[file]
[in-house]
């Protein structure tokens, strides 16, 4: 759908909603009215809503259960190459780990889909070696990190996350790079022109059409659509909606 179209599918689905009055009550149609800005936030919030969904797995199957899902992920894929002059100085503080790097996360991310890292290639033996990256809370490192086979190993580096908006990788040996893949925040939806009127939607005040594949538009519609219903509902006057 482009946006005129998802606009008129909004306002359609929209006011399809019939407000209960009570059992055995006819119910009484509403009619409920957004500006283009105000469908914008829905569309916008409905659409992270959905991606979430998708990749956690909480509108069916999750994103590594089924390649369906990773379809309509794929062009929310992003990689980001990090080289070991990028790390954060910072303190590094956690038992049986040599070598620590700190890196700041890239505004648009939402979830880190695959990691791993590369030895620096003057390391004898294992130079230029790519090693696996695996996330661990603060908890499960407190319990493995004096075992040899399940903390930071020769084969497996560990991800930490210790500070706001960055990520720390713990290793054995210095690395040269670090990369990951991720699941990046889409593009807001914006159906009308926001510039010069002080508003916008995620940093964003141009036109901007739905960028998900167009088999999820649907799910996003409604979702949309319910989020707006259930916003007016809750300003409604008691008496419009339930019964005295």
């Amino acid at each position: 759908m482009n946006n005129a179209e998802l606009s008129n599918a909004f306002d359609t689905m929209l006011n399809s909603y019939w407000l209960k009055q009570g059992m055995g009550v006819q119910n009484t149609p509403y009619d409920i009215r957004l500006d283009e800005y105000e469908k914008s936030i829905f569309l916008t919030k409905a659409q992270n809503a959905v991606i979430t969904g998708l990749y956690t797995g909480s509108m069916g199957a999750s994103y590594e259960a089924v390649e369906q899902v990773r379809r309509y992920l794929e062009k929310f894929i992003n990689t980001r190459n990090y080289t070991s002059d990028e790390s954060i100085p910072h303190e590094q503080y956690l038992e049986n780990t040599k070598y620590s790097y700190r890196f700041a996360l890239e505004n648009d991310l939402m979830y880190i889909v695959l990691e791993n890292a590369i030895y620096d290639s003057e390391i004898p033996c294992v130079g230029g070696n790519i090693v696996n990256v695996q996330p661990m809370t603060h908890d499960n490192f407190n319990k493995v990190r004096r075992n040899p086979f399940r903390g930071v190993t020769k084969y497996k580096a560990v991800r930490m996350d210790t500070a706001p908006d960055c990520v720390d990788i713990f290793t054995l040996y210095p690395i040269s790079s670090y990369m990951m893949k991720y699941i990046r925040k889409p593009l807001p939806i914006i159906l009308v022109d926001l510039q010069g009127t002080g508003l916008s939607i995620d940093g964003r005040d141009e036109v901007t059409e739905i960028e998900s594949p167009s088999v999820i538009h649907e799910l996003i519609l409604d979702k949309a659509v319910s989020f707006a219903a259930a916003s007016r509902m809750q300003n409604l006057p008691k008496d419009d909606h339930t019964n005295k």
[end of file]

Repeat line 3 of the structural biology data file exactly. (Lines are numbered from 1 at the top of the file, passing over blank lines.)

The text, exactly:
């Amino acid at each position: 759908m482009n946006n005129a179209e998802l606009s008129n599918a909004f306002d359609t689905m929209l006011n399809s909603y019939w407000l209960k009055q009570g059992m055995g009550v006819q119910n009484t149609p509403y009619d409920i009215r957004l500006d283009e800005y105000e469908k914008s936030i829905f569309l916008t919030k409905a659409q992270n809503a959905v991606i979430t969904g998708l990749y956690t797995g909480s509108m069916g199957a999750s994103y590594e259960a089924v390649e369906q899902v990773r379809r309509y992920l794929e062009k929310f894929i992003n990689t980001r190459n990090y080289t070991s002059d990028e790390s954060i100085p910072h303190e590094q503080y956690l038992e049986n780990t040599k070598y620590s790097y700190r890196f700041a996360l890239e505004n648009d991310l939402m979830y880190i889909v695959l990691e791993n890292a590369i030895y620096d290639s003057e390391i004898p033996c294992v130079g230029g070696n790519i090693v696996n990256v695996q996330p661990m809370t603060h908890d499960n490192f407190n319990k493995v990190r004096r075992n040899p086979f399940r903390g930071v190993t020769k084969y497996k580096a560990v991800r930490m996350d210790t500070a706001p908006d960055c990520v720390d990788i713990f290793t054995l040996y210095p690395i040269s790079s670090y990369m990951m893949k991720y699941i990046r925040k889409p593009l807001p939806i914006i159906l009308v022109d926001l510039q010069g009127t002080g508003l916008s939607i995620d940093g964003r005040d141009e036109v901007t059409e739905i960028e998900s594949p167009s088999v999820i538009h649907e799910l996003i519609l409604d979702k949309a659509v319910s989020f707006a219903a259930a916003s007016r509902m809750q300003n409604l006057p008691k008496d419009d909606h339930t019964n005295k």